I had gone from “Yay this is fun” to “UGLYCRY” before the vocals even kicked in. I went from “OMG TIM LOOK AT MEEEEEE!” to “OMG TIM STOP LOOKING OVER HERE, I’M A MONSTER. A WET-FACED MONSTER!!” It was seriously concerning. I mean, I’m crying right now just typing this.
And then Tim performed the Genesis track “I Can’t Dance” and if I closed my eyes, it really felt like Phil Collins was there. It was SO GOOD that I actually stopped crying for a little bit.
This bimbo in front of me was wildin’ out all night and at first I was all about it, but then After the Tears, I was so pissed off and wanted to punch her in the back of the head because I was miserable and EVERYONE AROUND ME NEEDED TO BE MISERABLE TOO. (Seriously though — she was fine. I was just being a crybaby. Literally.)
And they played “Taken In”! That was one of the many highlights I was witnessed through tear-blurred eyes. It had been a really long time since I heard that one.
But then the inevitable happened: They played “The Living Years” and I couldn’t stop it. I tried. So hard. But I began to absolutely sob and I was actually too distressed and absorbed in my own pitiful cocoon of grief to be even a little bit embarrassed about it. My whole face was spasming and soaking wet with tears, so I can only imagine what a lovely sight I was STOP LOOKING, TIM. I mean, I cry pretty much every day because I’m Erin Rachelle Kelly, but I can’t remember the last time I expelled such pent-up sadness. It was a good old-fashioned bereavement.
Every word of that song slammed against my heart like a mallet and I just felt pain. Everywhere. Like arthritis all over my body. I put my face into Henry’s chest and wailed, “This was a mistake.” Almost 20 years and it’s still like this this gaping wound that time just fucking refuses to heal. And though it was painful, it was worth it in the end. Like honoring a part of my childhood, one of the best parts of my childhood. I think my Pappap would have been happy to know I was there.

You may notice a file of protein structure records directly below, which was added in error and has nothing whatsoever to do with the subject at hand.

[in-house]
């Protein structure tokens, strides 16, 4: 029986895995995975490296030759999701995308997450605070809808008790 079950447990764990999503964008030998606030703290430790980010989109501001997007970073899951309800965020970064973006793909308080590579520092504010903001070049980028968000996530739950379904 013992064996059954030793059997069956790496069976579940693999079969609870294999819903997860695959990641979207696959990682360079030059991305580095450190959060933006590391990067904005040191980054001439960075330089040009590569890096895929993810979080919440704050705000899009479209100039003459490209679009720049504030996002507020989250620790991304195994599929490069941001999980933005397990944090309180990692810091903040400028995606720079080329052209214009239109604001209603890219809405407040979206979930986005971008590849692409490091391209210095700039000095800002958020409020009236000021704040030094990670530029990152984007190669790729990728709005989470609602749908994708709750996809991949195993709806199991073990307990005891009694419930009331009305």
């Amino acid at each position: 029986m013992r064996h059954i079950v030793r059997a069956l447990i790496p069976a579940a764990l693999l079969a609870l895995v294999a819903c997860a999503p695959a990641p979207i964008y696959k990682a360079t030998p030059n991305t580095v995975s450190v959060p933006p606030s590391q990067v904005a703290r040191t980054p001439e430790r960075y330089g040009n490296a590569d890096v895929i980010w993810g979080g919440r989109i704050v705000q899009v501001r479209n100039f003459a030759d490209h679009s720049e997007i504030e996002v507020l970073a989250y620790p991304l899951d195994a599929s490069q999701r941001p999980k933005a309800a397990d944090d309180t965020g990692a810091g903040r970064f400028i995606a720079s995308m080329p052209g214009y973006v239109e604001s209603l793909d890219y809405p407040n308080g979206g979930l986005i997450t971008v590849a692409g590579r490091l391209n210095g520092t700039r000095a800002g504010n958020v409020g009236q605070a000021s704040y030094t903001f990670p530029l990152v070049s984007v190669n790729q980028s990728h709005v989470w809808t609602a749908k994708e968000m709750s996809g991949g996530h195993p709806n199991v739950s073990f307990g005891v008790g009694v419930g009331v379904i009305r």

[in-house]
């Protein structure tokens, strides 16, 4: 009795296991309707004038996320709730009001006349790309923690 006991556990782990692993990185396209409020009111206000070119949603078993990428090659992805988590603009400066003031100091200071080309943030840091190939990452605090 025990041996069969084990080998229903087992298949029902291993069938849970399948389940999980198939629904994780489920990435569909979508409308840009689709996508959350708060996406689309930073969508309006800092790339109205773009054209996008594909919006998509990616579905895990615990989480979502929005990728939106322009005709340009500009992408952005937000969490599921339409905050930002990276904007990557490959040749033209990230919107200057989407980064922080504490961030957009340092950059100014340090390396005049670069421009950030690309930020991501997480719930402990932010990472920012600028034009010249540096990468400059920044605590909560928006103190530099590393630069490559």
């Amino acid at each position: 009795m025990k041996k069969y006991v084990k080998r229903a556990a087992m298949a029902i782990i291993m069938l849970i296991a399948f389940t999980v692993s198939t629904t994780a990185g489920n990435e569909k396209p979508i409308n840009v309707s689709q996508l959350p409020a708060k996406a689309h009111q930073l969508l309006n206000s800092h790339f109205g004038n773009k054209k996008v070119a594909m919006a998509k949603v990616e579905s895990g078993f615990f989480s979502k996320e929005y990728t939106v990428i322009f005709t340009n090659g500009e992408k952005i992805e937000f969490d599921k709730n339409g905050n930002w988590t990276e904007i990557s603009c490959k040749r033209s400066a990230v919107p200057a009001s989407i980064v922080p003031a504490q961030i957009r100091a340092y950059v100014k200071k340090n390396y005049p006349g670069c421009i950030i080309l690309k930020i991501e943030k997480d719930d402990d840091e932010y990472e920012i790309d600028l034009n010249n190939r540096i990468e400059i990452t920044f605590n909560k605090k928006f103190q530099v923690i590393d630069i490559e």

“Weren’t they incredible?” I sighed to Henry in that weird, on the verge of hiccuping voice you get when you cry like a little bitch for too long. And my Henbot 4000 blip-bleeped that “they were ok.” And then I cried about it some more in the car, because when you open the floodgates….Shows like this really make realize how much I’m carrying with me. “You look really tired,” Janna said when Henry and I came home to relieve her of her Chooch-sitting duties. I guess that’s what an hour-long power-weep will do to you.
Coincidentally, the next day Janna and I were en route to Cleveland, and because road trips are the best times to reminisce, we were talking about the stupid shit that’s happened over the course of our friendship, including the time I almost killed an FBI agent and the time I got pulled over at 3AM for going through a flashing red light in a pretty bad area of Pittsburgh and then your basic traffic violation hilarity ensued (a story for another day).
“We were listening to Mike + the Mechanics that night, you know,” Janna pointed out, and I have no idea why I can’t remember that, other than it was probably when I was going through one of my many mental crises.
It felt like losing my Pappap all over again.